Figure 2 shows the flow discharge relationship for each zone together with the screen headloss reduced to an equivalent weir co-efficient in each case. As can be seen, the clean screen has a value close to a 'typical' design figure, however, the partially blinded pre-cleansed screens value is considerable lower than any design figure. This identifies the need for more frequent maintenance at this site to prevent the reduction in flow through the screen and corresponding undesirable increase in depth within the chamber. This highlights the positive impact of timely maintenance and these results are being used in the development of future maintenance strategies.

    Figure 3 shows a similar plot to that of Figure 1 for a powered screen. The performance of the screen during a single event can be seen in Figure 4. The flow entering the chamber builds up and the depth increases as the chamber fills. Once the screened weir is reached, the flow increases without a significant increase in depth. Once the event finishes, the depth reduces as the spill finishes and the chamber drains. This is normal operation for the chamber.

    Figure 5 shows the same initial increase in level and screened spill, however, the screen fails to maintain a sufficiently clear surface and the depth increases without a significant increase in flow. This continues until the screen can be seen to clean itself and depth decreases significantly while the flow remains high. In this case the screen failed to self-cleanse during the early stages of the event and this resulted in the increased depth.

    This data can be used to refine the control for the screen motor runtimes. Operationally this will reduce the likelihood of a repeat occurrence. In light of these findings and other performance data the use of variable speed motors is being investigated to improve cleaning during the higher concentrations of solids during the first flush.

    The modelling carried out by the designers was reviewed during the PPA. Particular attention was paid to the way the CSO and screens had been modelled to ensure this matched the detailed designs provided. In some cases the designers had used cut-down versions of larger models and the implication of this on results was considered. The representation of headloss through the screen was checked. If headloss is higher, the levels within the chamber are also likely to be higher than anticipated. Common practice was to aggregate the openings in the screen into a single orifice of equal area and then use a typical orifice coefficient to represent the losses.

    Analysis of the flow survey showed this method could significantly underestimate the headloss. Later designs used the results from field testing and this proved to be more realistic. Originally the design loading rates were established through a series of rig tests.

    The design loadings used by YW are generally less than recommended by screen manufacturers and used by other companies, and the results of the PPA confirmed this had been a correct decision. The flow survey data was used to assess the loading rates being experienced by screens that are in operation. These were well within design standards, as would be expected during a six-month flow survey in which the events trapped were all well below the design threshold. As shown above, the ability to self-cleanse was variable within events for the powered screens. Overall, the screens were able to remove the build-up of solids and maintain their capacity for spill flow, but temporary performance reduction could occur during a single event or series of events.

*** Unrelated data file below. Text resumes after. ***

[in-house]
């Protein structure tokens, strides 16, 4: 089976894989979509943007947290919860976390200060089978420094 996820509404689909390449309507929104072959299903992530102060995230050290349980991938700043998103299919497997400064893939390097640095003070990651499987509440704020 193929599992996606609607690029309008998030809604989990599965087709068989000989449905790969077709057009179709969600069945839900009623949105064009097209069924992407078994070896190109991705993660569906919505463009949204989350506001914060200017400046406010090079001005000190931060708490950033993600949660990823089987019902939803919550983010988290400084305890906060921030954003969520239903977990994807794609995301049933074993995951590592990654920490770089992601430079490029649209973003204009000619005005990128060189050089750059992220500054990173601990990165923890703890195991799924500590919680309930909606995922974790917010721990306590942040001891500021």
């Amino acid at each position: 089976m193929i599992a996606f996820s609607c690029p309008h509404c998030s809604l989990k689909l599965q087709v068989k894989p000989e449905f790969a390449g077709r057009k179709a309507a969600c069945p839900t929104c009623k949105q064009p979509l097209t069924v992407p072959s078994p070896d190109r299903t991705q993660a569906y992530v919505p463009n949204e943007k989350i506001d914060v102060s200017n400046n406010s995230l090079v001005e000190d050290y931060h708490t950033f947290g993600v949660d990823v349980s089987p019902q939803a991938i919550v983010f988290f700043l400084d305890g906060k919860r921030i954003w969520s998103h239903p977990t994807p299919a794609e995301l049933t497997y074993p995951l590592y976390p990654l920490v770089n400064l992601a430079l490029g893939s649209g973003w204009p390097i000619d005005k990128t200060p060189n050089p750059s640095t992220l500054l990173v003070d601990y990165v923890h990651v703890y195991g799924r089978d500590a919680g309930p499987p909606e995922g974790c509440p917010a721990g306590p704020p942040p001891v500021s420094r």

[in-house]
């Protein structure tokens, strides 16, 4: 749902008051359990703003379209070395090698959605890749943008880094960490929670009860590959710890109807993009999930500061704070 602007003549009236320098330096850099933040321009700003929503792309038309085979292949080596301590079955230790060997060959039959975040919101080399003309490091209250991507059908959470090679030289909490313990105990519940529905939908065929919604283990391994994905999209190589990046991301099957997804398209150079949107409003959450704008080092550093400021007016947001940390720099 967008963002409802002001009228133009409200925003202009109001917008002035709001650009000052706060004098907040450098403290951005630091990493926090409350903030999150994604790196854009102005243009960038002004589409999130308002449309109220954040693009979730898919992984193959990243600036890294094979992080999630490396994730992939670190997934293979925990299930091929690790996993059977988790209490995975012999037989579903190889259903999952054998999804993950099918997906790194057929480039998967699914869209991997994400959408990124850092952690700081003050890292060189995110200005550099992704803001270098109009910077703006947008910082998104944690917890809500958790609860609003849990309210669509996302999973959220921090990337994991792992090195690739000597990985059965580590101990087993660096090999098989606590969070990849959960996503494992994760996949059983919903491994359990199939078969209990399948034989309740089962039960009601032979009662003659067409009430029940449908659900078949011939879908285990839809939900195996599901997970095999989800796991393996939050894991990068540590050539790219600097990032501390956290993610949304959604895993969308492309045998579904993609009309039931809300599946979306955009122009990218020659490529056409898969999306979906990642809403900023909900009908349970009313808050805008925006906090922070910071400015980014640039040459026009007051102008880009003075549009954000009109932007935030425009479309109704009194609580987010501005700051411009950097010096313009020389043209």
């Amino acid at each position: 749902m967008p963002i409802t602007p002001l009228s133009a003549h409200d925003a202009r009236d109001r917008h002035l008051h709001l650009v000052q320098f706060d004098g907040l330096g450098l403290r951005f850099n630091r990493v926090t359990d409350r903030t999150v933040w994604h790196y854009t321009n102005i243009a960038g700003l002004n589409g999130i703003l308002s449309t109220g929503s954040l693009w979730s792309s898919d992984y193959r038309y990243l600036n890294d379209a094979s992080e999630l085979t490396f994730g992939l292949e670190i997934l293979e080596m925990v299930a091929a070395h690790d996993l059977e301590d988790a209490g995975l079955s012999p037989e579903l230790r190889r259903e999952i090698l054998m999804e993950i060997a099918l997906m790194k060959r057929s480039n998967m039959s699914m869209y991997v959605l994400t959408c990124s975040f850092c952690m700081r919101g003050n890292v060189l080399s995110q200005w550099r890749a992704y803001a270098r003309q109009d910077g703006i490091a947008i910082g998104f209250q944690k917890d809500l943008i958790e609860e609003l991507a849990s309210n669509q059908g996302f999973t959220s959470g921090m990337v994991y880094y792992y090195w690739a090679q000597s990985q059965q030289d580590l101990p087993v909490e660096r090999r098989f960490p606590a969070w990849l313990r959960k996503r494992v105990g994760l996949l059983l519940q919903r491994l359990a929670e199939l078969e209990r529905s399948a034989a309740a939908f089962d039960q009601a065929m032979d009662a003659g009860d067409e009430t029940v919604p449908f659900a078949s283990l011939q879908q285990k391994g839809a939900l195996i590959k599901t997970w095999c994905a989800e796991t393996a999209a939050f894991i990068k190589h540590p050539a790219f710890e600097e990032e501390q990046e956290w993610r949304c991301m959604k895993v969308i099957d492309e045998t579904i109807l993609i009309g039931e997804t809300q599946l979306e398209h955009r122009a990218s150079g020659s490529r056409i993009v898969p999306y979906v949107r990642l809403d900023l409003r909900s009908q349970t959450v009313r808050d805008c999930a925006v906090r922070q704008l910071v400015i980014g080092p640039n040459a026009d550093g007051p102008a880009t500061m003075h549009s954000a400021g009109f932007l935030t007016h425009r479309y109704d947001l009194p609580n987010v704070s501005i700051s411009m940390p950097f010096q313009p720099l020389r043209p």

The situation with static screens is more complex. The provision of cleaning is via fixed or mobile Breaconcherry spray units. These were found to be very effective, but only when used correctly. The positioning of the unit, the depth within the chamber, the pressure applied and duration all govern the effectiveness. The former two points need to be designed in and it is clear this has improved already - the latter two require skilled staff who understand their equipment and its operation with each CSO requiring its own optimised settings. This again has now been established for each CSO. Survey of the CSOs during the PPA study found that good overall design and operation was let down on a number of occasions by poor attention to detail. This was in both the design detailing and the construction. Simple steps such as sealing the screen against the weir or chamber wall to prevent the escape of unscreened solids and the omission of minor alterations to a chamber reduce the level of protection to the watercourse.

    Provision of safe and easy-to-use inspection and access covers is an area where the PPA highlighted a number of shortcomings. The ability to be able to inspect the condition of a screen without having to enter the chamber makes the maintenance significantly easier. This has again been dealt with by the evolution of the matrix.

    The understanding of CSO design and operation has moved forward considerably during the AMP3 period. However, through further studies the PPA carried out as part of YW's policy of continual improvement, it is clear there are still areas that can be, and are being, improved on. A number of the issues raised in the PPA were revised out of the design matrix and do not occur/appear in year four projects. The continuing research and development into CSO design and operation will benefit designs for future projects into AMP4.

  • Note: This article is based on a paper presented at the WaPUG Autumn Meeting 2004.
  • References: Screen designers, Ewan Group reports.